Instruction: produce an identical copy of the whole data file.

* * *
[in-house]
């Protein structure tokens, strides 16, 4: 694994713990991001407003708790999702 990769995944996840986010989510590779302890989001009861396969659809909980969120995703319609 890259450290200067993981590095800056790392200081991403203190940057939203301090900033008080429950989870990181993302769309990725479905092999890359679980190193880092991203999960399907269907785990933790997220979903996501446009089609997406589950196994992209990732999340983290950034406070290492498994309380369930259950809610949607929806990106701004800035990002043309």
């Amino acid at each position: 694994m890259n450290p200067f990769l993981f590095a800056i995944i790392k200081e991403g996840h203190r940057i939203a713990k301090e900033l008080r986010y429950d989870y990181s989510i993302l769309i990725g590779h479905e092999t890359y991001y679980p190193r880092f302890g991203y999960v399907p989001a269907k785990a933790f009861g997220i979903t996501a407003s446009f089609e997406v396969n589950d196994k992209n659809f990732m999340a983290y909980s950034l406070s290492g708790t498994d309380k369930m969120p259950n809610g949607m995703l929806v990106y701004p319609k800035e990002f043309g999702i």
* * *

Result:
[in-house]
């Protein structure tokens, strides 16, 4: 694994713990991001407003708790999702 990769995944996840986010989510590779302890989001009861396969659809909980969120995703319609 890259450290200067993981590095800056790392200081991403203190940057939203301090900033008080429950989870990181993302769309990725479905092999890359679980190193880092991203999960399907269907785990933790997220979903996501446009089609997406589950196994992209990732999340983290950034406070290492498994309380369930259950809610949607929806990106701004800035990002043309």
């Amino acid at each position: 694994m890259n450290p200067f990769l993981f590095a800056i995944i790392k200081e991403g996840h203190r940057i939203a713990k301090e900033l008080r986010y429950d989870y990181s989510i993302l769309i990725g590779h479905e092999t890359y991001y679980p190193r880092f302890g991203y999960v399907p989001a269907k785990a933790f009861g997220i979903t996501a407003s446009f089609e997406v396969n589950d196994k992209n659809f990732m999340a983290y909980s950034l406070s290492g708790t498994d309380k369930m969120p259950n809610g949607m995703l929806v990106y701004p319609k800035e990002f043309g999702i």